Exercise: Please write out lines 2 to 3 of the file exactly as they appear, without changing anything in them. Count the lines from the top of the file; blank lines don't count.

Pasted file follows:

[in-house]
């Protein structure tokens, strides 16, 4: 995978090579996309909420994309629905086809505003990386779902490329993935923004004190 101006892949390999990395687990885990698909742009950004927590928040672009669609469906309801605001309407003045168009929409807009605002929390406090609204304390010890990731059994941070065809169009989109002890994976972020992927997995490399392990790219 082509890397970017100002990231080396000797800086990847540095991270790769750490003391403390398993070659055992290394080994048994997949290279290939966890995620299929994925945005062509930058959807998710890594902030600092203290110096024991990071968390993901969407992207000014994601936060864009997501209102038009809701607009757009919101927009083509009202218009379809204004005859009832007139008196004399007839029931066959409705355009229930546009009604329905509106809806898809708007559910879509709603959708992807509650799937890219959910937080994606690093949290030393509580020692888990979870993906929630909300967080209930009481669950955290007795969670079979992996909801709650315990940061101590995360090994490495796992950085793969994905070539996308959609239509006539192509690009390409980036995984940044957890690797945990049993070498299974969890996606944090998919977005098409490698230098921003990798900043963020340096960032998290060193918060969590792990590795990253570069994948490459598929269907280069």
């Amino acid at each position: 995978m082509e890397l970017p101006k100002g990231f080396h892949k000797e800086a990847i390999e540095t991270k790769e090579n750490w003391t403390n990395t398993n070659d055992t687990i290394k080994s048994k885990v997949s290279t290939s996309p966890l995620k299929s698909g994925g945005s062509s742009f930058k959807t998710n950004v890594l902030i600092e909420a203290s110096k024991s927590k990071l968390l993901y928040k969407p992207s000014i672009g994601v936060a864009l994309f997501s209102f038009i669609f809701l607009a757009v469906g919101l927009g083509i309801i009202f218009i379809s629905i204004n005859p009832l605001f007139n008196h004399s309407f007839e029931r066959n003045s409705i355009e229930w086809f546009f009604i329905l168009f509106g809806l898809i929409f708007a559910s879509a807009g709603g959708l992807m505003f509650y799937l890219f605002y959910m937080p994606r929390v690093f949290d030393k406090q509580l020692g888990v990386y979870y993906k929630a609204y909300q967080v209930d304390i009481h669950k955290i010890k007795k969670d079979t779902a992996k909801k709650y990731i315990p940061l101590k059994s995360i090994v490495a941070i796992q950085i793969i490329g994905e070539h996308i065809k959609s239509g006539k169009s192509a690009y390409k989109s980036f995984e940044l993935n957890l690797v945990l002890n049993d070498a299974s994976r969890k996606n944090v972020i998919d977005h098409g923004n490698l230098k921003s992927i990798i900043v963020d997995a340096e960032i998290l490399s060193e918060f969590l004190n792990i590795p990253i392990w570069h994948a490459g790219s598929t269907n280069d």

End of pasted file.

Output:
């Protein structure tokens, strides 16, 4: 995978090579996309909420994309629905086809505003990386779902490329993935923004004190 101006892949390999990395687990885990698909742009950004927590928040672009669609469906309801605001309407003045168009929409807009605002929390406090609204304390010890990731059994941070065809169009989109002890994976972020992927997995490399392990790219 082509890397970017100002990231080396000797800086990847540095991270790769750490003391403390398993070659055992290394080994048994997949290279290939966890995620299929994925945005062509930058959807998710890594902030600092203290110096024991990071968390993901969407992207000014994601936060864009997501209102038009809701607009757009919101927009083509009202218009379809204004005859009832007139008196004399007839029931066959409705355009229930546009009604329905509106809806898809708007559910879509709603959708992807509650799937890219959910937080994606690093949290030393509580020692888990979870993906929630909300967080209930009481669950955290007795969670079979992996909801709650315990940061101590995360090994490495796992950085793969994905070539996308959609239509006539192509690009390409980036995984940044957890690797945990049993070498299974969890996606944090998919977005098409490698230098921003990798900043963020340096960032998290060193918060969590792990590795990253570069994948490459598929269907280069």
């Amino acid at each position: 995978m082509e890397l970017p101006k100002g990231f080396h892949k000797e800086a990847i390999e540095t991270k790769e090579n750490w003391t403390n990395t398993n070659d055992t687990i290394k080994s048994k885990v997949s290279t290939s996309p966890l995620k299929s698909g994925g945005s062509s742009f930058k959807t998710n950004v890594l902030i600092e909420a203290s110096k024991s927590k990071l968390l993901y928040k969407p992207s000014i672009g994601v936060a864009l994309f997501s209102f038009i669609f809701l607009a757009v469906g919101l927009g083509i309801i009202f218009i379809s629905i204004n005859p009832l605001f007139n008196h004399s309407f007839e029931r066959n003045s409705i355009e229930w086809f546009f009604i329905l168009f509106g809806l898809i929409f708007a559910s879509a807009g709603g959708l992807m505003f509650y799937l890219f605002y959910m937080p994606r929390v690093f949290d030393k406090q509580l020692g888990v990386y979870y993906k929630a609204y909300q967080v209930d304390i009481h669950k955290i010890k007795k969670d079979t779902a992996k909801k709650y990731i315990p940061l101590k059994s995360i090994v490495a941070i796992q950085i793969i490329g994905e070539h996308i065809k959609s239509g006539k169009s192509a690009y390409k989109s980036f995984e940044l993935n957890l690797v945990l002890n049993d070498a299974s994976r969890k996606n944090v972020i998919d977005h098409g923004n490698l230098k921003s992927i990798i900043v963020d997995a340096e960032i998290l490399s060193e918060f969590l004190n792990i590795p990253i392990w570069h994948a490459g790219s598929t269907n280069d």